Iraqi Prime Minister Nouri al-Maliki has staked his credibility and that of his government on the Iraqi military’s ability to crack down on militants in Iraq’s second-largest city. He and top security ministers traveled south as the operation got underway to supervise it in person. But the pretense that the operation was simply a crackdown on ragtag criminal elements has fallen by the wayside as militias in Basra have offered stiff resistance.
On Saturday the office of radical Shiite cleric Moqtada al-Sadr made its harshest statement against Maliki’s government in nine months. It was an ominous sign that the militia’s unilateral cease-fire, which was declared in late August and has contributed to a dramatic decline in violence, could be close to collapse. "Moqtada al-Sadr stopped the Mahdi Army’s activities for six months, and then extended that for six more months," Haider al-Jaberi, a member of Sadr’s political committee in the holy city of Najaf, told reporters. "But the Iraqi government didn’t respect that decision."
"The events in Basra today are the straw that has broken the camel’s back," he continued. "To Maliki we say, the Mahdi Army has the ability to stop those who attack it, and we are prepared for that"…
I hate to be so single issue focused, but everything I read about these hostilities in Southern Iraq says the same thing to me. In the Project for the New American Century
‘s 1998 letter to President Clinton, there was a tone of finality, "The only acceptable strategy
is one that eliminates the possibility that Iraq will be able to use or threaten to use weapons of mass destruction. In the near term, this means a willingness to undertake military action as diplomacy is clearly failing. In the long term, it means removing Saddam Hussein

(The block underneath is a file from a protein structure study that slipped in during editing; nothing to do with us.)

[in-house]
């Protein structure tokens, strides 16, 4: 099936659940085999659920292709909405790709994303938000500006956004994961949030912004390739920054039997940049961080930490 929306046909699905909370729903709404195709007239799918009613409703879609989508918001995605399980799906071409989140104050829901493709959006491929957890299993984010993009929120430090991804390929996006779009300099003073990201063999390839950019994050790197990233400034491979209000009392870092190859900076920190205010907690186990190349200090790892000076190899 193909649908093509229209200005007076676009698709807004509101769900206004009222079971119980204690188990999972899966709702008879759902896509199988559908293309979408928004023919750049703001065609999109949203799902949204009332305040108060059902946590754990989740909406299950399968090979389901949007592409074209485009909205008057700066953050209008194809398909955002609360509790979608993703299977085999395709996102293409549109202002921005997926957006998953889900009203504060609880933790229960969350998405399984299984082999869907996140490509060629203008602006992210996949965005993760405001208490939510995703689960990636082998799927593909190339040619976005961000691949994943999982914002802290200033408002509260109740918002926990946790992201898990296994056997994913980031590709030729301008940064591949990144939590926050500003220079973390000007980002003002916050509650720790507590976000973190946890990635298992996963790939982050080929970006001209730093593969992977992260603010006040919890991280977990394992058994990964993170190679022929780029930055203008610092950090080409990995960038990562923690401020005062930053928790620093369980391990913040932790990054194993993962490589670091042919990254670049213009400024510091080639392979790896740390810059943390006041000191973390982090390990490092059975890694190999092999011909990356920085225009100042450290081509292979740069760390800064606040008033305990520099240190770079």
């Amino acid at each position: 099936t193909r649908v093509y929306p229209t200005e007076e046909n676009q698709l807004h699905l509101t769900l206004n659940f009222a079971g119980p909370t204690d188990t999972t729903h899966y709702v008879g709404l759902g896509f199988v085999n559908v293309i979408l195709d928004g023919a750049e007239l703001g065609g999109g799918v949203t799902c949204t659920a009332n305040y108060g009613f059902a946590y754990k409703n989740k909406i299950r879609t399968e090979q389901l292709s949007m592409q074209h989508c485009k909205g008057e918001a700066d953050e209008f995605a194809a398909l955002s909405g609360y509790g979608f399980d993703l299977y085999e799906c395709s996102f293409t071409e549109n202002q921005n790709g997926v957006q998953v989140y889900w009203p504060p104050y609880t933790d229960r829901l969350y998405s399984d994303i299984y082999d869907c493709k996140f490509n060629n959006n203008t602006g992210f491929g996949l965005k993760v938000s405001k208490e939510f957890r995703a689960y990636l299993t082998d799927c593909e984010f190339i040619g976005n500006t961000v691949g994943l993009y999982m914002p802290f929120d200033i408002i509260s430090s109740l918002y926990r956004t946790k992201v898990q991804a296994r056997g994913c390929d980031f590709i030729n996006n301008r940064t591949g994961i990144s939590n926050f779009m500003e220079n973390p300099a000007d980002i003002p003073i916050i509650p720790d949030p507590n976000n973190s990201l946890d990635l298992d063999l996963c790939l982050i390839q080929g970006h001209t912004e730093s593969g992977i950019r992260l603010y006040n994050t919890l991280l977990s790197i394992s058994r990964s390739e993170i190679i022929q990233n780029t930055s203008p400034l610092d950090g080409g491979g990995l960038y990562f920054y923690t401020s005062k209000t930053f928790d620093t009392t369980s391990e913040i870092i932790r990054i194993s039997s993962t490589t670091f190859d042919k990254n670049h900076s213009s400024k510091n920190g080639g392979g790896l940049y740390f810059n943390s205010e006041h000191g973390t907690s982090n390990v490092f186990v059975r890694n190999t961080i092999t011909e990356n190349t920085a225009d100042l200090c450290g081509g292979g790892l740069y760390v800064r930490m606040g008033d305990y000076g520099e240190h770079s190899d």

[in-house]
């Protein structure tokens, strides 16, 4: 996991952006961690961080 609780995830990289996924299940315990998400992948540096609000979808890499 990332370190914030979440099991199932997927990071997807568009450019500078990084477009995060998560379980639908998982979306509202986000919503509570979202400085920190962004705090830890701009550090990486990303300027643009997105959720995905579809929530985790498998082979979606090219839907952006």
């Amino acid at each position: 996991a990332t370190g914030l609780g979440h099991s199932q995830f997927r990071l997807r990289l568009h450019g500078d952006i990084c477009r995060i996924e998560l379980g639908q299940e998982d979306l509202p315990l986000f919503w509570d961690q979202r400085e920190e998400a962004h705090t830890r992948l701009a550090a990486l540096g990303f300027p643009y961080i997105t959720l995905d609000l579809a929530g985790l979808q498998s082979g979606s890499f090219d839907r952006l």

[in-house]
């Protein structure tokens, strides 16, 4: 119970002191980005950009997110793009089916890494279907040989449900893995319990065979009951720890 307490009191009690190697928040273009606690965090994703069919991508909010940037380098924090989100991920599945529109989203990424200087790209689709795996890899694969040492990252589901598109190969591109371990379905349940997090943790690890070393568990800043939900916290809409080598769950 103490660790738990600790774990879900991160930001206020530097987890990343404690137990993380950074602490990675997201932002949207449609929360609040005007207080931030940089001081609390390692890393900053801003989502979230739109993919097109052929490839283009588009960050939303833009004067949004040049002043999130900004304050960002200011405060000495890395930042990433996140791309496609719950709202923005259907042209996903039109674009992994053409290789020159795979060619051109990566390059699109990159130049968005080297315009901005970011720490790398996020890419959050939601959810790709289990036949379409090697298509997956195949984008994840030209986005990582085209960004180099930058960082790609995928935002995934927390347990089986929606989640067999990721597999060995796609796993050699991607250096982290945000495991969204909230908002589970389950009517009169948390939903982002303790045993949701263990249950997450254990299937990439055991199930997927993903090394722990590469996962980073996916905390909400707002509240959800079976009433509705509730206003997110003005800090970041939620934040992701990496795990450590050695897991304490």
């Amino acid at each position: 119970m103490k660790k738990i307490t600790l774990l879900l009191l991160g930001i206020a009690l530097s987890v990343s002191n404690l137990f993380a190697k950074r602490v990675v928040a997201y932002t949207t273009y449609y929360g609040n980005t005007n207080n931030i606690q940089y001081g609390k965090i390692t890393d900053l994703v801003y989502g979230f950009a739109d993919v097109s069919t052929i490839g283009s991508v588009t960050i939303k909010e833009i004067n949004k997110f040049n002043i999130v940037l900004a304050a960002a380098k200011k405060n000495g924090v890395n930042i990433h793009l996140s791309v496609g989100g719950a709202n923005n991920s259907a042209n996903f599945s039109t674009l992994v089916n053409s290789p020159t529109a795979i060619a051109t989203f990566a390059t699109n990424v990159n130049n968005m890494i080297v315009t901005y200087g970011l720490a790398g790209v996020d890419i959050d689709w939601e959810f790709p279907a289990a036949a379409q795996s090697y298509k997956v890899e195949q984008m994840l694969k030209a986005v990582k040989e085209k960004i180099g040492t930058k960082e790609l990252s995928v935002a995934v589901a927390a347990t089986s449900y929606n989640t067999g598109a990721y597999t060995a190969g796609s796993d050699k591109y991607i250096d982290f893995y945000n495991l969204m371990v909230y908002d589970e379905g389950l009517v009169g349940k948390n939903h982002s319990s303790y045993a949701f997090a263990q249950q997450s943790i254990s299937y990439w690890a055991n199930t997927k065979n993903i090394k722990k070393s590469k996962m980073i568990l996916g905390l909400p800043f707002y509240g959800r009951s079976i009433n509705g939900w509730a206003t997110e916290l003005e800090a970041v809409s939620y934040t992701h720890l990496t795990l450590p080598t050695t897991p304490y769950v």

and his regime from power. That now needs to become the aim of American foreign policy
." They never waivered from that position though the evidence against their reasons was overwhelming. When Joseph Wilson published a critical letter in the New York Times, they essentially moved to take him out of play by outing his wife. Again and again, the Bush Administration sees the solution to a problem as being terminal – take out the enemy. The main organized challenge to Prime Minister al-Malaki is Moqtada al-Sadr. This operation is aimed at "taking him out." The solution sounds Cheney-esque to me. The provocation for attacking him sounds manufactured – "crackdown on ragtag criminal elements." It’s so Cheney’s M.O., it’s hard to imagine who else might have conceived it. It’s an Iraqi Army operation, at least it’s supposed to look that way. Yet we are way in the thick of it. It’s looking increasingly like a fight to the death. I can almost hear Cheney saying something like they said in that letter ten years ago – "the only acceptable policy" is "removing … from power."
How in the hell did we end up in the Middle East killing off leaders as our foreign policy? How did we come to be torturing prisoners of war and spying on Americans as our intelligence gathering operation? It sounds like a story out of a thriller anthology, or a Shakespeare Tragedy, or tale of court intrigue from ancient history…